NEW YORK - Cerberus Capital Management L.P., a private equity firm named after the three-headed hound that guarded the gates of hell in Greek mythology, is now part of U.S. corporate lore.
The New York firm, run by financier Stephen Feinberg, secured a $7.4 billion deal to buy a controlling stake in Chrysler Group. The agreement unwinds the controversial 1998 takeover of the U.S. automaker by Daimler-Benz AG, a deal that set the bar for massive cross-border acquisitions.
Feinberg, armed with about $16 billion in capital, is taking a huge gamble. The deal could transform Cerberus into a major force in the automotive industry, especially considering that it owns a 51 percent stake in GMAC Financial Services and is in the midst of a $1 billion takeover of Tower Automotive Inc.
But some analysts believe Feinberg faces a serious challenge given the slumping U.S. auto industry.
"Chrysler now has a one-in-five chance of being around 10 years from now, which is still a lot better chance than it had yesterday," said Peter Morici, a professor at the University of Maryland's Robert H. Smith School of Business. "Cerberus might be the only one out there that can do it. They have the management experience, a record of successfully cutting costs, and are willing to bet real money you can make cars in North America successfully."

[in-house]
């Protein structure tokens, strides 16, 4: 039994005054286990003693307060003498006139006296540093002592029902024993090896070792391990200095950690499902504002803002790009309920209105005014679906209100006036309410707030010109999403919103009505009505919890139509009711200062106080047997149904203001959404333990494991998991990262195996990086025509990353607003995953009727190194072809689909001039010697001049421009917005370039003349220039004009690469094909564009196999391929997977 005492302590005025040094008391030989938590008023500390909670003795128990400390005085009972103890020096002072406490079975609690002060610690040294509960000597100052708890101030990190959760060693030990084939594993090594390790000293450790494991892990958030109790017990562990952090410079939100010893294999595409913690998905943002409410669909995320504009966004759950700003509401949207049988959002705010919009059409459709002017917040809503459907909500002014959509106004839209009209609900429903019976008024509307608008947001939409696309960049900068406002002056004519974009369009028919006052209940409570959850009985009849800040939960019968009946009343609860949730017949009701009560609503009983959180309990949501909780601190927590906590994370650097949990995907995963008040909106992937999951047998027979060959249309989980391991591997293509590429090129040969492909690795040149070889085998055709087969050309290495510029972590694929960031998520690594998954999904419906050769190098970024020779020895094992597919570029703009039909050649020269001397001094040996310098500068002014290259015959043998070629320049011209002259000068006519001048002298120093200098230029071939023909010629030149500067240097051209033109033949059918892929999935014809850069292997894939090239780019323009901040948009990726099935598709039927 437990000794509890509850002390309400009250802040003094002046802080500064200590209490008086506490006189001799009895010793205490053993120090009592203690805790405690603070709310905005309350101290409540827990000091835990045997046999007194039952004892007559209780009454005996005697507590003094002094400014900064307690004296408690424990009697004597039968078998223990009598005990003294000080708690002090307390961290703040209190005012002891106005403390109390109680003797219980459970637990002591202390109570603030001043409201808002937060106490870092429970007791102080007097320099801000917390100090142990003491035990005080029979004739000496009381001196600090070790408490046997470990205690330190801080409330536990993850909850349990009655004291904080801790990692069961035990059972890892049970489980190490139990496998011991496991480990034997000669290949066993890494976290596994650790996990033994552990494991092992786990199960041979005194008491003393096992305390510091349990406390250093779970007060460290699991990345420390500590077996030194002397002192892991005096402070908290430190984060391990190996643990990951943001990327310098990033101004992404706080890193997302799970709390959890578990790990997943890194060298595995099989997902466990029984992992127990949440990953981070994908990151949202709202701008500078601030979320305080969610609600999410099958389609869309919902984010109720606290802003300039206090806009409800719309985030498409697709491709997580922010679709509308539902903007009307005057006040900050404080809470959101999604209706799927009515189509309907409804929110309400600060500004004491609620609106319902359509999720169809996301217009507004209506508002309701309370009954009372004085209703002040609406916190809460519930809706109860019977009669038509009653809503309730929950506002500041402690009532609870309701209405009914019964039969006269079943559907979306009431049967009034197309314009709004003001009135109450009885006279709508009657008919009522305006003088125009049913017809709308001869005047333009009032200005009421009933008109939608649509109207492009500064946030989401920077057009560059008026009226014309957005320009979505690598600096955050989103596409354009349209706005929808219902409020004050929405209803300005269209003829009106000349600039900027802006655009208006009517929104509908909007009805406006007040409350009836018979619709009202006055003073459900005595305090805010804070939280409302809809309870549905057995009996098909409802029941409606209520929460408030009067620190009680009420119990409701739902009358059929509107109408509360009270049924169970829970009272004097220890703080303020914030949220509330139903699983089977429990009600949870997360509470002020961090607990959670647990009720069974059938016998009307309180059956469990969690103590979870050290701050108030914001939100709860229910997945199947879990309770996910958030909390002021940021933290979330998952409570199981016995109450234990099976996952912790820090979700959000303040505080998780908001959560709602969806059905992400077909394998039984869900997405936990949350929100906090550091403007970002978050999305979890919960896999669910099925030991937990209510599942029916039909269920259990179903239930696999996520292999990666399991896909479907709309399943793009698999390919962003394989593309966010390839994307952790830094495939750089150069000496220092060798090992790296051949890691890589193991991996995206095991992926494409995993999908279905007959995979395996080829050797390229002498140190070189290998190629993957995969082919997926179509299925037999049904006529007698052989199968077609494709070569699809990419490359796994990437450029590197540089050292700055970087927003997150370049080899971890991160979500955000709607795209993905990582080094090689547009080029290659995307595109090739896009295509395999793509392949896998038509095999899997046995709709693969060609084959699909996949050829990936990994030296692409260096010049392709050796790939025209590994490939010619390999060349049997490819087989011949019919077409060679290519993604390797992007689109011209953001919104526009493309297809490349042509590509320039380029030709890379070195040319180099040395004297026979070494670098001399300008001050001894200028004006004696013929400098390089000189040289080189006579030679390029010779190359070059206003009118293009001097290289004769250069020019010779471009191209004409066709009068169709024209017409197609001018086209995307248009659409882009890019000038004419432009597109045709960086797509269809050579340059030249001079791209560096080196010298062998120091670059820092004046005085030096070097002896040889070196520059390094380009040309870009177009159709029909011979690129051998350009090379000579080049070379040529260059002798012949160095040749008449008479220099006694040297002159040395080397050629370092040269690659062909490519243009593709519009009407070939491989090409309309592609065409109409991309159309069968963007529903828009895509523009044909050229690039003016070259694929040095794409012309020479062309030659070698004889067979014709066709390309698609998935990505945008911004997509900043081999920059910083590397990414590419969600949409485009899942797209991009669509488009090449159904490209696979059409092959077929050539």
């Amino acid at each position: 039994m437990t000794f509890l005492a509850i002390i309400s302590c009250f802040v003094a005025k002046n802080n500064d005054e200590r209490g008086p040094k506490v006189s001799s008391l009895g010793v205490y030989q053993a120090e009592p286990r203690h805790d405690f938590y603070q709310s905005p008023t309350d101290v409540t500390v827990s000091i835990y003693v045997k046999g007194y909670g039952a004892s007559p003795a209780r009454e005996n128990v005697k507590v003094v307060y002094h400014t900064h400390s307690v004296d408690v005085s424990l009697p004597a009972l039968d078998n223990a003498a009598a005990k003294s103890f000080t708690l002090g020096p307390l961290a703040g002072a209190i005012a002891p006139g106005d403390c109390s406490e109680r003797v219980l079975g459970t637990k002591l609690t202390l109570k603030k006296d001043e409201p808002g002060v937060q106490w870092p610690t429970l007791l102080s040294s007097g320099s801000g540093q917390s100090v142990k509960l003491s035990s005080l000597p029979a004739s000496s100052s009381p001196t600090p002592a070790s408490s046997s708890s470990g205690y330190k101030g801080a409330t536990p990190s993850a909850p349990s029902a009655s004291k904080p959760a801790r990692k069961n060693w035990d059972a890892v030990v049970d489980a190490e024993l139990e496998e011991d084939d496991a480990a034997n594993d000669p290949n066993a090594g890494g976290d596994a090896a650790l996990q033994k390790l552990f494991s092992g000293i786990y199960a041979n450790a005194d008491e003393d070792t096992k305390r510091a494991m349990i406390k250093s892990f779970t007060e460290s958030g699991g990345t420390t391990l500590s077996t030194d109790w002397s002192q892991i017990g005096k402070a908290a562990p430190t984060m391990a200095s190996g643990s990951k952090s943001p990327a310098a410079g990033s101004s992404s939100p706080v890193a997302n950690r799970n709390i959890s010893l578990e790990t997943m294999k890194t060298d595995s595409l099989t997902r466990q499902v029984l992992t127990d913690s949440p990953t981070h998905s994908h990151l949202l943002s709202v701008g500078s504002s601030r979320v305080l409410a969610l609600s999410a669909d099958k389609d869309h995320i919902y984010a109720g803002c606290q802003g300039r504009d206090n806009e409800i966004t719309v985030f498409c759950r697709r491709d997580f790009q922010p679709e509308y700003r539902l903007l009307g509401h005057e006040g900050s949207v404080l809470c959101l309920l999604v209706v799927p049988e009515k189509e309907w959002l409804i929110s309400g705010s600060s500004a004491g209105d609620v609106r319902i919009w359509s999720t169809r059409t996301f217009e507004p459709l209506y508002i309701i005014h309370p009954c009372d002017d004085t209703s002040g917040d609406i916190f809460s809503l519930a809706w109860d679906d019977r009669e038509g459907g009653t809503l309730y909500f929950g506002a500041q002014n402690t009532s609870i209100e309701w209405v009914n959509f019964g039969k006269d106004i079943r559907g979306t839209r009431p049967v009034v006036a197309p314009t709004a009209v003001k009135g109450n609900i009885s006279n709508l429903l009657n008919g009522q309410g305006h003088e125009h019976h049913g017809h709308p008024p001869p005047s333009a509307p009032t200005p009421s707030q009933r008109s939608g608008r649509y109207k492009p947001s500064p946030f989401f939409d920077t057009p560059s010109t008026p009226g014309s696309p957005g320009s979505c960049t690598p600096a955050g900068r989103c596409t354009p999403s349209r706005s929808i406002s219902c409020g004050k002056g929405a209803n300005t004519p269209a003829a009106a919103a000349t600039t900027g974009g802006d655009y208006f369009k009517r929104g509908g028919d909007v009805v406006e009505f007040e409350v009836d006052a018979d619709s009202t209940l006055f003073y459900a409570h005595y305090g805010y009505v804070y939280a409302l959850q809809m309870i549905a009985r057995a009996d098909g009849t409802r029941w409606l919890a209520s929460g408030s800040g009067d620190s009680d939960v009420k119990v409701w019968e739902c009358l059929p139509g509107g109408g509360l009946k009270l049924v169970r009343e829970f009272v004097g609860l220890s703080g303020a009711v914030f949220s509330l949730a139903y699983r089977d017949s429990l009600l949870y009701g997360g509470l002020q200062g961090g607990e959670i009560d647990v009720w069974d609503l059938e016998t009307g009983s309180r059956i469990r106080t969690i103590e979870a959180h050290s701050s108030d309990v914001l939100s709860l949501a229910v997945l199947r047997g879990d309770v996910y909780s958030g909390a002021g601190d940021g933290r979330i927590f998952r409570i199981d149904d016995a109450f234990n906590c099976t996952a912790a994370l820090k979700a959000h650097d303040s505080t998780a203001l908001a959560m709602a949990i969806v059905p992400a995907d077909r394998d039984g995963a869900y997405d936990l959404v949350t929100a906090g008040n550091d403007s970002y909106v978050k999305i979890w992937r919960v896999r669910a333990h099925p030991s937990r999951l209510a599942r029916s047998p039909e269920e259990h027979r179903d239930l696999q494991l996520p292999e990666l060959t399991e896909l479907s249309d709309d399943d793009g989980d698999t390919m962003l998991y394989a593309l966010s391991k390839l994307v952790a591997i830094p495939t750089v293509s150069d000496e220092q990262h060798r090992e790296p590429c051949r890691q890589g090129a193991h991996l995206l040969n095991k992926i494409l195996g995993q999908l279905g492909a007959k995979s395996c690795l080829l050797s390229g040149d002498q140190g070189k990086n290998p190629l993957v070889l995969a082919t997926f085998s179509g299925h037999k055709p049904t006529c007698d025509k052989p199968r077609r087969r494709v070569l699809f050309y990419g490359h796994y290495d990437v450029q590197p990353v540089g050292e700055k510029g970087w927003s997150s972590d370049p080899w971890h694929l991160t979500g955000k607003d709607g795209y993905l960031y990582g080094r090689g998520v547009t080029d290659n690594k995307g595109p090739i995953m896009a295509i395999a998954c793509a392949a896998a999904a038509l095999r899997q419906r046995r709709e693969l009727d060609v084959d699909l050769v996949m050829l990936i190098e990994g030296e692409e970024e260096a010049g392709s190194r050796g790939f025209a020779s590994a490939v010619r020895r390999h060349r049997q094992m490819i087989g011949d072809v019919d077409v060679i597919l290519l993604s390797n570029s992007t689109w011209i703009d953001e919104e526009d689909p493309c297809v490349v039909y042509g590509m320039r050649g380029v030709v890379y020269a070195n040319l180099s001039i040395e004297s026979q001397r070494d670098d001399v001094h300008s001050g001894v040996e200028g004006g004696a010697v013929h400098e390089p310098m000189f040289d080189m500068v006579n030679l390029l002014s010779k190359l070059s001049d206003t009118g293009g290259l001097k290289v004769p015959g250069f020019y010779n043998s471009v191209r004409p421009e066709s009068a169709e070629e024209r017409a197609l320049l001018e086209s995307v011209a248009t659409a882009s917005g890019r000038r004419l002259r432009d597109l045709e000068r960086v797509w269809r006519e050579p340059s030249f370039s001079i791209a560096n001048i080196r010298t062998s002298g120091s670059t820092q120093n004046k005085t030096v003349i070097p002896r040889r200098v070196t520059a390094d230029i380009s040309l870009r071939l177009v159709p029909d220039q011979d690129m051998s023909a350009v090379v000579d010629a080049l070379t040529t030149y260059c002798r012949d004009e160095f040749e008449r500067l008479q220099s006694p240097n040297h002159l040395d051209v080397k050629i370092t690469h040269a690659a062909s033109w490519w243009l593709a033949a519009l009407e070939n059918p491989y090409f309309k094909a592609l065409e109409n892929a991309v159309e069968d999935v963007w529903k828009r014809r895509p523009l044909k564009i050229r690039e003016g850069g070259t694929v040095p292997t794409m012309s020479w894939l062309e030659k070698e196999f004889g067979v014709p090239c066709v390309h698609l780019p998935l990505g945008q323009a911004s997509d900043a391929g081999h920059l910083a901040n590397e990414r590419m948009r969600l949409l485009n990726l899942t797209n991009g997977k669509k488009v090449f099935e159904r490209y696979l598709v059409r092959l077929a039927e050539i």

Morici and others tracking the deal pointed to a "dream team" of sorts that would help increase the odds that Feinberg would turn Chrysler around.
Leading the list is John Snow, the former Treasury secretary, who was appointed chairman of Cerberus in October. It also includes former Chrysler chief operating officer Wolfgang Bernhard, who recently joined Cerberus as a senior executive, and David Thursfield, who ran Ford Motor Co.'s operations outside North and South America. He joined Cerberus in April 2004 as a senior member of its automotive team.
Cerberus, founded in 1992, has specialized in buying distressed companies and turning them around through heavy cost-cutting. With about $25 billion in assets under management, the firm owns about 50 companies with combined revenue of more than $60 billion, according to its Web site.
Those companies are in a broad swath of industries and include Formica Corp. and Air Canada. In the auto industry, Cerberus owns Guilford Mills, the largest automotive seating supplier in the United States, and Peguform Group, a German manufacturer of interior and exterior plastic parts used in automobiles.
Business: Private investment in companies with $60 billion in annual revenue.
Industries: Include aerospace/defense, apparel, automotive/industrial, financial services, health care, real estate, retailing and travel.
Companies: Include Air Canada, Bank Leumi, Formica Corp., Mervyn's Inc. and Vanguard Car Rental.
Headquarters: New York.